FROM 10 rooms in 1956 to 114 today, aged care facility Autumn Lodge celebrated 60 years of service on Saturday.
Called the Benevolent Asylum in 1895, Autumn Lodge has come a long way since its humble beginnings.
CEO Lyn Bruce has been in aged care for 15 years and said she was proud to be a part of the 60th anniversary.
“I started in acute aged care running emergency departments in intensive care units," she said.
“I suppose the biggest thing was seeing the frail and elderly coming from aged care homes and lying around in emergency departments.
“I wanted to try and make a difference and make sure we had better trained staff in our aged care services so that people didn’t have to go to hospital.”
After the World War the council decided to establish a community centre.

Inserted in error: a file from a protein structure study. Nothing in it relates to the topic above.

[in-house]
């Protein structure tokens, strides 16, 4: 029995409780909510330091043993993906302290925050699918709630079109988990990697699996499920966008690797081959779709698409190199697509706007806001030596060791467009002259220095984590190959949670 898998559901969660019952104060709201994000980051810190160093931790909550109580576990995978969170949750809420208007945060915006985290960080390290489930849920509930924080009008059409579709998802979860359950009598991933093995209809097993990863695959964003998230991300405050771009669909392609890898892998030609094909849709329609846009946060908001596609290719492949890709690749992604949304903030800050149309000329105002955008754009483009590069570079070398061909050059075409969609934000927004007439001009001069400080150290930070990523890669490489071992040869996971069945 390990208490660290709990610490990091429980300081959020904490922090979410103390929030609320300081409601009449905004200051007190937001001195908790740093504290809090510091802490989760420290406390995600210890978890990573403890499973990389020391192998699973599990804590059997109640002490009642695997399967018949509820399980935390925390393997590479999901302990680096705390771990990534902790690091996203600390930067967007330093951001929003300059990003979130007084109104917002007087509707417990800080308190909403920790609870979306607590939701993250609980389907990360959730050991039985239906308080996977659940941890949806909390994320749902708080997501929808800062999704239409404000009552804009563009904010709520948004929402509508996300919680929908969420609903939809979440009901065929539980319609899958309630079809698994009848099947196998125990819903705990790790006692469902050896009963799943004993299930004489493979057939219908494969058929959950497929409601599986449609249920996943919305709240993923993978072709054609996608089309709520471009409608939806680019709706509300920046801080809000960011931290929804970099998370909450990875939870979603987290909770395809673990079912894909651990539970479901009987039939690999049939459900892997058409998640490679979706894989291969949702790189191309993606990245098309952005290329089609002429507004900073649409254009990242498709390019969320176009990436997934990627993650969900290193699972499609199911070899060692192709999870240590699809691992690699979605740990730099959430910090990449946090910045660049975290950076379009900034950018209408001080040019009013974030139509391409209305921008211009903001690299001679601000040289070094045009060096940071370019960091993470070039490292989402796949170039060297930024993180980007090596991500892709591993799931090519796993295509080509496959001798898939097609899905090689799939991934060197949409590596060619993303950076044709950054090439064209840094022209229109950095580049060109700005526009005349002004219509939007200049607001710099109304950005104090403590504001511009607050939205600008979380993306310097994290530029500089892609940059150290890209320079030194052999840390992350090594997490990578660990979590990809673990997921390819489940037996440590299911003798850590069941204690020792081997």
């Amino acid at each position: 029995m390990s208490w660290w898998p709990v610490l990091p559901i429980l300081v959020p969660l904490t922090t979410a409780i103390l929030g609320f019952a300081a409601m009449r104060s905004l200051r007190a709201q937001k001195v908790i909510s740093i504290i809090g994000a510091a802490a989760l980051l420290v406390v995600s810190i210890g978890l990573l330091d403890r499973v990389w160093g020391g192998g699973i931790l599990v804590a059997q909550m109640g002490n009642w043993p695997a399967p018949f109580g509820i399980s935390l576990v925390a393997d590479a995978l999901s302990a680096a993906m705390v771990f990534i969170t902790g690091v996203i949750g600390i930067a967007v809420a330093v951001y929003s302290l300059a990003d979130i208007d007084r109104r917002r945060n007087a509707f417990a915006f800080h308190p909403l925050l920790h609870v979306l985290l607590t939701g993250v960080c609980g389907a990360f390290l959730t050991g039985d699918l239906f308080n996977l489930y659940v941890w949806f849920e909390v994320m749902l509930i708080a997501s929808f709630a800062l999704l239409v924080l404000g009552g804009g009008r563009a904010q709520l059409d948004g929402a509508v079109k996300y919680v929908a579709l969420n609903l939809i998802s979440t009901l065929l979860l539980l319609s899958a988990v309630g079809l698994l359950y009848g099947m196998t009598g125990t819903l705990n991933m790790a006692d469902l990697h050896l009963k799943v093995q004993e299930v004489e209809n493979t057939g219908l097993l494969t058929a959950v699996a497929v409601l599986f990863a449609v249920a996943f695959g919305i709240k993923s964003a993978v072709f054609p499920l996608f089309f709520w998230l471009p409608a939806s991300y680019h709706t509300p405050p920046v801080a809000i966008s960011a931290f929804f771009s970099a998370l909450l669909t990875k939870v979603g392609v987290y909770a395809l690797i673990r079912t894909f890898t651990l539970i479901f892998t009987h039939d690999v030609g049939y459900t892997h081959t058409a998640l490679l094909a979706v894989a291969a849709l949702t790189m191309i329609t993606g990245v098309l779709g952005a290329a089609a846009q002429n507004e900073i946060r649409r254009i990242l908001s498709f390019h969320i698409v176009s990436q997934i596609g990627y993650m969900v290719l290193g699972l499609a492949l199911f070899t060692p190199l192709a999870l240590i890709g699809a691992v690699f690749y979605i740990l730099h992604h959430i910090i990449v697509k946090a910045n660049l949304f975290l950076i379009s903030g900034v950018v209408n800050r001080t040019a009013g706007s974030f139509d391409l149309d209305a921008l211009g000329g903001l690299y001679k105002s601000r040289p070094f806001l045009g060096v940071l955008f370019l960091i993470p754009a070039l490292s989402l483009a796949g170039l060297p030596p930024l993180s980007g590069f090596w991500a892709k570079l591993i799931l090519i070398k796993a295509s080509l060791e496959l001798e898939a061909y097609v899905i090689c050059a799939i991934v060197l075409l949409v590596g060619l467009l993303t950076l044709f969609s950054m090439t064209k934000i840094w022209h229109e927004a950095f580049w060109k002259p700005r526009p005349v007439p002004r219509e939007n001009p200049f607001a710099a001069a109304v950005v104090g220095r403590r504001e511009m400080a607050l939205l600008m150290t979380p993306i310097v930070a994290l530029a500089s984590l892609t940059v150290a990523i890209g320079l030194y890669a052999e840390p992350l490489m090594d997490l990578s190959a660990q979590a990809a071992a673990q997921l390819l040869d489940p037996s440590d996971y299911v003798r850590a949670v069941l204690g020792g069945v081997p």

A committee began to investigate the possibility of a Senior Citizen’s Centre as a centenary year project in 1963.
On Saturday residents, volunteers, staff and committee members met at Willowdene, one of the two first cottages built on the site 60 years ago.
Officially opened on November 3, 1956 the hostel was placed under the care of the Armidale Homes for the Aged.
Ms Bruce said the philosophy herself and staff live by is to create a forever home for their residents.
“To me, people are not moving into a home, they’re moving home,” she said.
“Moving home into care is not about taking away people’s rights or their dignity, it’s about empowering them, enabling them to still make decisions about their lives.”
Ms Bruce said it takes a big-hearted person to work in aged care.
“You’ve really got to love people and the biggest thing is that you’ve got to be a people person and be willing to do whatever’s needed,” she said.
“What we try to do is empower people, elderly people can become quite dependent if you let them.
“We try to make sure people are able to make decisions about what they do and how they live.
Autumn Lodge celebrated at the Willowdene Cottage.